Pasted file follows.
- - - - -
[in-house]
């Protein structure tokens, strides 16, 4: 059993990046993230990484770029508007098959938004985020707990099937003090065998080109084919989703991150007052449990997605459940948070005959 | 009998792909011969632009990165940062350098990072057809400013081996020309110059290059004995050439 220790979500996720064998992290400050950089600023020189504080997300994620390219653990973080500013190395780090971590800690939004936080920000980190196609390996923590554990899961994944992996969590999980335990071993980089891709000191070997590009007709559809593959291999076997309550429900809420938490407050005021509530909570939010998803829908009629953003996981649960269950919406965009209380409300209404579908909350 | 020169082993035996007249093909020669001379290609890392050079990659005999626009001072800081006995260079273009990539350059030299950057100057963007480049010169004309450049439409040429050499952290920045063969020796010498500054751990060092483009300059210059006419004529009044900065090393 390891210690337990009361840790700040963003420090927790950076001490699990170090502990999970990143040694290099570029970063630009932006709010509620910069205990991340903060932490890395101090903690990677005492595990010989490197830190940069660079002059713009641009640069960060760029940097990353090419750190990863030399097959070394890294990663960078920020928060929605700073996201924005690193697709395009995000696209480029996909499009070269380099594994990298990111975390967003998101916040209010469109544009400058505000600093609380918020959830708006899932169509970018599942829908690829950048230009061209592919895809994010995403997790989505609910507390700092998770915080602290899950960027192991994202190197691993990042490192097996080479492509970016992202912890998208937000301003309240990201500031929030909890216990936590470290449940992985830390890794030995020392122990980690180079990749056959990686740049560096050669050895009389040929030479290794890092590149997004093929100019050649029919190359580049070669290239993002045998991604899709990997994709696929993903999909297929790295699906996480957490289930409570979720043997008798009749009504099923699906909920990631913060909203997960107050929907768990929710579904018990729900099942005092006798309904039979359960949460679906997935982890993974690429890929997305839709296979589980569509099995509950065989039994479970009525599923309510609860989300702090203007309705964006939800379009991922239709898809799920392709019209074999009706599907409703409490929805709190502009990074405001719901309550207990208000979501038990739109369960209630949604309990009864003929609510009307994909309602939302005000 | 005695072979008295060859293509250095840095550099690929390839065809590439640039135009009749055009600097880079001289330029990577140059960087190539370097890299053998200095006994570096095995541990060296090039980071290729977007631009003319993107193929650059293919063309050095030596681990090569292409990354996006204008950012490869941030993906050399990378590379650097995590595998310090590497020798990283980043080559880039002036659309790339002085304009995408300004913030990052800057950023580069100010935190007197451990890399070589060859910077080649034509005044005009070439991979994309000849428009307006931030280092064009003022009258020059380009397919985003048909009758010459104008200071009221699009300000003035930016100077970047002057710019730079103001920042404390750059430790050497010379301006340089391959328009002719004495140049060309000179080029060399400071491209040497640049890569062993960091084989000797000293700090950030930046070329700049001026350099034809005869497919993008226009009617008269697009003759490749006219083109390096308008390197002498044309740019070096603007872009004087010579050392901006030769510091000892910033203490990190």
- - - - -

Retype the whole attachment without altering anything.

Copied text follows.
[in-house]
């Protein structure tokens, strides 16, 4: 059993990046993230990484770029508007098959938004985020707990099937003090065998080109084919989703991150007052449990997605459940948070005959 | 009998792909011969632009990165940062350098990072057809400013081996020309110059290059004995050439 220790979500996720064998992290400050950089600023020189504080997300994620390219653990973080500013190395780090971590800690939004936080920000980190196609390996923590554990899961994944992996969590999980335990071993980089891709000191070997590009007709559809593959291999076997309550429900809420938490407050005021509530909570939010998803829908009629953003996981649960269950919406965009209380409300209404579908909350 | 020169082993035996007249093909020669001379290609890392050079990659005999626009001072800081006995260079273009990539350059030299950057100057963007480049010169004309450049439409040429050499952290920045063969020796010498500054751990060092483009300059210059006419004529009044900065090393 390891210690337990009361840790700040963003420090927790950076001490699990170090502990999970990143040694290099570029970063630009932006709010509620910069205990991340903060932490890395101090903690990677005492595990010989490197830190940069660079002059713009641009640069960060760029940097990353090419750190990863030399097959070394890294990663960078920020928060929605700073996201924005690193697709395009995000696209480029996909499009070269380099594994990298990111975390967003998101916040209010469109544009400058505000600093609380918020959830708006899932169509970018599942829908690829950048230009061209592919895809994010995403997790989505609910507390700092998770915080602290899950960027192991994202190197691993990042490192097996080479492509970016992202912890998208937000301003309240990201500031929030909890216990936590470290449940992985830390890794030995020392122990980690180079990749056959990686740049560096050669050895009389040929030479290794890092590149997004093929100019050649029919190359580049070669290239993002045998991604899709990997994709696929993903999909297929790295699906996480957490289930409570979720043997008798009749009504099923699906909920990631913060909203997960107050929907768990929710579904018990729900099942005092006798309904039979359960949460679906997935982890993974690429890929997305839709296979589980569509099995509950065989039994479970009525599923309510609860989300702090203007309705964006939800379009991922239709898809799920392709019209074999009706599907409703409490929805709190502009990074405001719901309550207990208000979501038990739109369960209630949604309990009864003929609510009307994909309602939302005000 | 005695072979008295060859293509250095840095550099690929390839065809590439640039135009009749055009600097880079001289330029990577140059960087190539370097890299053998200095006994570096095995541990060296090039980071290729977007631009003319993107193929650059293919063309050095030596681990090569292409990354996006204008950012490869941030993906050399990378590379650097995590595998310090590497020798990283980043080559880039002036659309790339002085304009995408300004913030990052800057950023580069100010935190007197451990890399070589060859910077080649034509005044005009070439991979994309000849428009307006931030280092064009003022009258020059380009397919985003048909009758010459104008200071009221699009300000003035930016100077970047002057710019730079103001920042404390750059430790050497010379301006340089391959328009002719004495140049060309000179080029060399400071491209040497640049890569062993960091084989000797000293700090950030930046070329700049001026350099034809005869497919993008226009009617008269697009003759490749006219083109390096308008390197002498044309740019070096603007872009004087010579050392901006030769510091000892910033203490990190």